1.2.  Terminology . . . . . . . . . . . . . . . . . . . . . . .   3
   2.  Basic Overview  . . . . . . . . . . . . . . . . . . . . . . . .   4
   3.  Upstream Multicast Hop Selection . .  Determination of the secondary UMH  . . . . . . . . . . . . .  4   5
     3.1.  PIM  ECMP-mode MoFRR . . . . . . . . . . . . . . . . . . . . .   5
     3.2.  Non-ECMP-mode MoFRR . . . . . .  4
     3.2.  mLDP . . . . . . . . . . . . .   5
   4.  Upstream Multicast Hop Selection  . . . . . . . . . . . . . .   5
   4.  Topologies for MoFRR
     4.1.  PIM . . . . . . . . . . . . . . . . . . . . . .  5
     4.1.  Dual-Plane Topology . . . . .   6
     4.2.  mLDP  . . . . . . . . . . . . . .  5 . . . . . . . . . . . .   6
   5.  Detecting Failures  . . . . . . . . . . . . . . . . . . . . . .  8   6
   6.  ECMP-mode  MoFRR applicability . . . . . . . . . . . . . . . . . . . . .   7
     6.1.  Dual-Plane Topology . .  9
   7.  Non-ECMP-mode MoFRR  . . . . . . . . . . . . . . . . . .   7
     6.2.  Capacity Planning for MoFRR . . .  9
   8.  Keep It Simple Principle . . . . . . . . . . . .  10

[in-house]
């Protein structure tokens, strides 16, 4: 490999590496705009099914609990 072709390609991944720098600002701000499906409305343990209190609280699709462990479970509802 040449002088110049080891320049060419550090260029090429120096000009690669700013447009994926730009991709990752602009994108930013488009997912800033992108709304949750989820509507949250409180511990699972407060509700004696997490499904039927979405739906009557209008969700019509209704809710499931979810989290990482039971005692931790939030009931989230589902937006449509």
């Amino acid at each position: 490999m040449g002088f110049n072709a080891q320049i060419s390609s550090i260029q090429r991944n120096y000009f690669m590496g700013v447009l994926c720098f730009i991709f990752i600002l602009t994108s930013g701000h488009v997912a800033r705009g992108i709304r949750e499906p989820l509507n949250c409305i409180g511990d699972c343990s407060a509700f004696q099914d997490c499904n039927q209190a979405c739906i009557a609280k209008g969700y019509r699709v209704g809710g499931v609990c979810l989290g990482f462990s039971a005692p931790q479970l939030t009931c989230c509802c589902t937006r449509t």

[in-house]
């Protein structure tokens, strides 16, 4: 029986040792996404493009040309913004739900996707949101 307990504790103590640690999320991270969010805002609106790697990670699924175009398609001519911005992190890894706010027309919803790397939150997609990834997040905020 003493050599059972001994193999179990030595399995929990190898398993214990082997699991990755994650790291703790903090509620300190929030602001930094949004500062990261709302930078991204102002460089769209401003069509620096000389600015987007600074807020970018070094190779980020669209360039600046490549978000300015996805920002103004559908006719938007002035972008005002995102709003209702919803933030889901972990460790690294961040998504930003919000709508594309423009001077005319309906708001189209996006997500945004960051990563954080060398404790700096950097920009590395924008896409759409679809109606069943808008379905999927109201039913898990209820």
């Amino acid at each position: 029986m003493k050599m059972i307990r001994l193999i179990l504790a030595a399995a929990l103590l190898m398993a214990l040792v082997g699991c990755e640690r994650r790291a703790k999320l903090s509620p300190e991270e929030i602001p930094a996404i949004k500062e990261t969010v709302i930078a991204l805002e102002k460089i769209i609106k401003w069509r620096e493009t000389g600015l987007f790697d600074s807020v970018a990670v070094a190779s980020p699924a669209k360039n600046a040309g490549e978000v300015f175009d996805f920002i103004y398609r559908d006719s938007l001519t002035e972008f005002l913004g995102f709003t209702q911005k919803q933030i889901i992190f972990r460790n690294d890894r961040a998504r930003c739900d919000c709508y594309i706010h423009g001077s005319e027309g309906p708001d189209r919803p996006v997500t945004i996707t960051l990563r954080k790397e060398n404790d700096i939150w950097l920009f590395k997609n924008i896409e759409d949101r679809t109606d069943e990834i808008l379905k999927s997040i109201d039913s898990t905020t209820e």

6.3.  PE nodes  . . . . . . . 10
   9.  Capacity Planning for MoFRR . . . . . . . . . . . . . . . . .  11
   10.
     6.4.  Other Applications  . . . . . . . . . . . . . . . . . . .  11
   7.  IANA Considerations . . . . . . . . . . . . . . . . . . . . .  11
   11.
   8.  Security Considerations . . . . . . . . . . . . . . . . . . .  12
   12.
   9.  Acknowledgments . . . . . . . . . . . . . . . . . . . . . . .  12
   13.
   10. Contributor Addresses . . . . . . . . . . . . . . . . . . . .  12
   14.
   11. References  . . . . . . . . . . . . . . . . . . . . . . . . . .  12
     14.1.
     11.1.  Normative References . . . . . . . . . . . . . . . . . . .  12
     14.2.
     11.2.  Informative References . . . . . . . . . . . . . . . . . . 13  12
   Authors' Addresses  . . . . . . . . . . . . . . . . . . . . . . . .  13

1.  Introduction

   Multiple techniques

   Different solutions have been developed and deployed to improve
   service guarantees, both for multicast video traffic and Video on
   Demand traffic.  Most existing of these solutions are geared towards finding
   an alternate path around one or more failed network elements (link,
   node, path failures).

   This draft describes a mechanism for minimizing packet loss in a